Virtual reality and refugee crises: Impact of “Clouds Over Sidra”

Screenshot from the VR documentary, "Clouds Over Sidra." Four women standing in the foreground, against the backdrop of a refugee camp.
Clouds Over Sidra, a VR documentary by Gabo Arora and Chris Milk in partnership with the United Nations and Samsung. Accessed via the UNVR website.

While the Syrian refugee crisis has elicited varying responses from different nations, the American perspective remains critically understudied, even in the light of evidence suggesting that the U.S. public opinion toward refugees is less favorable than in other countries (Carlier, 2016).

Studies have pointed out that quality information sharing in the context of a refugee crisis is of paramount importance—not only does it lead to improved solutions for forced migrants and help mitigate tensions in host communities (Lee et al., 2023), but it is also crucial in facilitating communication between aid providers and recipients, helping decision-making, and expediting response efforts (Najjar et al., 2019; Prajogo & Olhager, 2012). While refugee crises are not a new global challenge, host communities may still need to adapt to managing them in real-time environments regarding information sharing.

“Despite the challenges, technology offers a promising avenue to engender a more compassionate and understanding perspective on such refugee crises.”

Virtual reality and refugee crises

Despite the challenges, technology offers a promising avenue to engender a more compassionate and understanding perspective on such refugee crises. Among emerging technologies, virtual reality (VR) stands out for its immersive qualities, offering an unparalleled ability to elicit empathy by virtually placing users in someone else’s shoes (Shin & Biocca, 2018; Xu & Zhang, 2022). Empirical research has shown that using VR technology can substantially enhance the experience of empathy, leading to more positive attitudes and reduced stereotypes regarding individuals in outgroups (Chen & Ibasco, 2023; Nikolaou et al., 2022).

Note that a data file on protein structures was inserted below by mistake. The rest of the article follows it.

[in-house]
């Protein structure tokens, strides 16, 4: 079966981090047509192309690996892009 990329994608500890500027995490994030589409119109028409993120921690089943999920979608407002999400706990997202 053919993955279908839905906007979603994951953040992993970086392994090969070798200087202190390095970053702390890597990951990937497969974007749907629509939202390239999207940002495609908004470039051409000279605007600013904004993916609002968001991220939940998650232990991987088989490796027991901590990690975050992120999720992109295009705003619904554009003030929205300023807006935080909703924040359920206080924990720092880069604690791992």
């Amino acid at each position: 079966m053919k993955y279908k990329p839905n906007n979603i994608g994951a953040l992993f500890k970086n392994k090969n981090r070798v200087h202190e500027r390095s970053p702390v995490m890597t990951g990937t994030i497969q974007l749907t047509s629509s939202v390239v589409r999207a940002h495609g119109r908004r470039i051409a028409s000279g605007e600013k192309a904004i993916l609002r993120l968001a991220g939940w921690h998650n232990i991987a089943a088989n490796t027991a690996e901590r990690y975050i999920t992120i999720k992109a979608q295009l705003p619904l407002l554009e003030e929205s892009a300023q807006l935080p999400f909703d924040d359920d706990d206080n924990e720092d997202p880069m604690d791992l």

We used the documentary “Clouds Over Sidra” for our study, employing an experimental approach. “Clouds Over Sidra” was the first VR film in partnership with the United Nations, seeking to bring viewers to the Syrian refugee camp and raise empathy toward refugees. The film was made by Gabo Arora and Chris Milk. Our study included two experimental groups (VR vs. Non-VR) where participants were randomly assigned by the online survey tool, Qualtrics. All the participants completed the pre-survey in Qualtrics. After random assignment, the participants in the VR condition watched the documentary “Clouds Over Sidra” using a VR headset. After watching the documentary, participants were directed back to the computer to complete the post-manipulation questions. On the other hand, the participants in the non-VR condition watched the documentary on a computer without using VR technology.